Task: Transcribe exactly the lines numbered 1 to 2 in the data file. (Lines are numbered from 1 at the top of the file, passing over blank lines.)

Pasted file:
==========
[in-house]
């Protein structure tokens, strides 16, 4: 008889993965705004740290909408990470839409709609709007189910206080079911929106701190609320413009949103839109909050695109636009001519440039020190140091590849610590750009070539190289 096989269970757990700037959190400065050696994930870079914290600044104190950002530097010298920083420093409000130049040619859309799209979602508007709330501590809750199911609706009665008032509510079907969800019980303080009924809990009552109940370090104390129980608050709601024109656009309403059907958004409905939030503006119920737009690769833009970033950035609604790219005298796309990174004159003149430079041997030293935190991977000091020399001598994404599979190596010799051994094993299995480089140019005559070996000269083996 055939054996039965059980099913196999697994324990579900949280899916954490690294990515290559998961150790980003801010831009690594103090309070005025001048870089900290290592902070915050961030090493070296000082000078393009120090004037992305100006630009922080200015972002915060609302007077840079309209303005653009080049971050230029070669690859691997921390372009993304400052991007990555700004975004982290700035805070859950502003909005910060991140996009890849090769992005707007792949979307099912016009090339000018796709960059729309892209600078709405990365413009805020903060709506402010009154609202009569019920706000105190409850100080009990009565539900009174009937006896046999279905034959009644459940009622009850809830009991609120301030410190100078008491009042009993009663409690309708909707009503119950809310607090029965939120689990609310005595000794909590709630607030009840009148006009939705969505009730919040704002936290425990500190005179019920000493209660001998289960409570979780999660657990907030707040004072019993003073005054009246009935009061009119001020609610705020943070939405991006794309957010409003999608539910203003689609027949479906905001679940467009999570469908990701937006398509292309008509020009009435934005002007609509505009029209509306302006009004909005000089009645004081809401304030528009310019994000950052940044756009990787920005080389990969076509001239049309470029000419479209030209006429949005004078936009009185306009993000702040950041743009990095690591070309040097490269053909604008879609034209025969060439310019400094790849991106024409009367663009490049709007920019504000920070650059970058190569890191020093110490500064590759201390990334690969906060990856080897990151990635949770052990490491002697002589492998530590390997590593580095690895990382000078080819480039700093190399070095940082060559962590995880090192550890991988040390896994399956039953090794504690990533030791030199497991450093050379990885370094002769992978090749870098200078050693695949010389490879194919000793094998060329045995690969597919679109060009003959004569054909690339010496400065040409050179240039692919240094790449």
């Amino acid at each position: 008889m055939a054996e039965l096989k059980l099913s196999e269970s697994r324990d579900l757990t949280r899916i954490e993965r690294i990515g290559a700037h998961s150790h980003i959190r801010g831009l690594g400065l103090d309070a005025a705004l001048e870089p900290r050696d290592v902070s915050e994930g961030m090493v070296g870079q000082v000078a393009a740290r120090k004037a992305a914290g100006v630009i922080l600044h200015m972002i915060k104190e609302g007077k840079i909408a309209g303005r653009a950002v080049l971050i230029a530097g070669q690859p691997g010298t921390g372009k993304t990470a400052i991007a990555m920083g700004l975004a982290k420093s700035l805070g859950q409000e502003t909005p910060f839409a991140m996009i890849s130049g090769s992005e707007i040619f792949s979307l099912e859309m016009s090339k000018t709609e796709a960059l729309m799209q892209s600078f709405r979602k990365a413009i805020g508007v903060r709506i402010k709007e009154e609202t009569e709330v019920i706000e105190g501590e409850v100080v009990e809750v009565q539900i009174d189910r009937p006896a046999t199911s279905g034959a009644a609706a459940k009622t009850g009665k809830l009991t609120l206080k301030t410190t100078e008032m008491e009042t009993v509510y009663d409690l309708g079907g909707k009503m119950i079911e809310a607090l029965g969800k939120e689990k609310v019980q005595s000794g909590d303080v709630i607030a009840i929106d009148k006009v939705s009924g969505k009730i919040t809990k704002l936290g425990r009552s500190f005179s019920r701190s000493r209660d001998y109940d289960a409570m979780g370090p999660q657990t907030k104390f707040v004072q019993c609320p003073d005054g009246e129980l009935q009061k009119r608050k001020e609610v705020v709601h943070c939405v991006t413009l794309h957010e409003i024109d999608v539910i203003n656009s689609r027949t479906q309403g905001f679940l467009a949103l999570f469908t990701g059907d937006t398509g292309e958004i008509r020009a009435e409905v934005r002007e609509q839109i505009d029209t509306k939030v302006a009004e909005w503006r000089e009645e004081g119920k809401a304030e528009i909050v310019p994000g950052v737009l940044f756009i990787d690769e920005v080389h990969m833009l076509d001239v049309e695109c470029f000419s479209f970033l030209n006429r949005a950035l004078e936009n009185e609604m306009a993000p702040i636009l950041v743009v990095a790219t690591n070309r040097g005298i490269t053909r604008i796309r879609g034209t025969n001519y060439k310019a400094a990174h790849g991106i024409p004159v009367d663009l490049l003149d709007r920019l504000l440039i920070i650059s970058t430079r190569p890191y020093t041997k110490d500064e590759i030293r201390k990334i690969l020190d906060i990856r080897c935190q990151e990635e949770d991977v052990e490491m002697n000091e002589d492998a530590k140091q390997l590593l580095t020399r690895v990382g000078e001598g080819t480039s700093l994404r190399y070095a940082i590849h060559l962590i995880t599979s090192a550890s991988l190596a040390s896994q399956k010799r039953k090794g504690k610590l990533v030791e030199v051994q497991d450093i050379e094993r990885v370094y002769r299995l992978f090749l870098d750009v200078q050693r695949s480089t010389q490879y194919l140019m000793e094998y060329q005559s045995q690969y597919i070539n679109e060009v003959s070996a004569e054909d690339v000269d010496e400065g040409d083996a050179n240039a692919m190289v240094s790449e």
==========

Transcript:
[in-house]
């Protein structure tokens, strides 16, 4: 008889993965705004740290909408990470839409709609709007189910206080079911929106701190609320413009949103839109909050695109636009001519440039020190140091590849610590750009070539190289 096989269970757990700037959190400065050696994930870079914290600044104190950002530097010298920083420093409000130049040619859309799209979602508007709330501590809750199911609706009665008032509510079907969800019980303080009924809990009552109940370090104390129980608050709601024109656009309403059907958004409905939030503006119920737009690769833009970033950035609604790219005298796309990174004159003149430079041997030293935190991977000091020399001598994404599979190596010799051994094993299995480089140019005559070996000269083996 055939054996039965059980099913196999697994324990579900949280899916954490690294990515290559998961150790980003801010831009690594103090309070005025001048870089900290290592902070915050961030090493070296000082000078393009120090004037992305100006630009922080200015972002915060609302007077840079309209303005653009080049971050230029070669690859691997921390372009993304400052991007990555700004975004982290700035805070859950502003909005910060991140996009890849090769992005707007792949979307099912016009090339000018796709960059729309892209600078709405990365413009805020903060709506402010009154609202009569019920706000105190409850100080009990009565539900009174009937006896046999279905034959009644459940009622009850809830009991609120301030410190100078008491009042009993009663409690309708909707009503119950809310607090029965939120689990609310005595000794909590709630607030009840009148006009939705969505009730919040704002936290425990500190005179019920000493209660001998289960409570979780999660657990907030707040004072019993003073005054009246009935009061009119001020609610705020943070939405991006794309957010409003999608539910203003689609027949479906905001679940467009999570469908990701937006398509292309008509020009009435934005002007609509505009029209509306302006009004909005000089009645004081809401304030528009310019994000950052940044756009990787920005080389990969076509001239049309470029000419479209030209006429949005004078936009009185306009993000702040950041743009990095690591070309040097490269053909604008879609034209025969060439310019400094790849991106024409009367663009490049709007920019504000920070650059970058190569890191020093110490500064590759201390990334690969906060990856080897990151990635949770052990490491002697002589492998530590390997590593580095690895990382000078080819480039700093190399070095940082060559962590995880090192550890991988040390896994399956039953090794504690990533030791030199497991450093050379990885370094002769992978090749870098200078050693695949010389490879194919000793094998060329045995690969597919679109060009003959004569054909690339010496400065040409050179240039692919240094790449």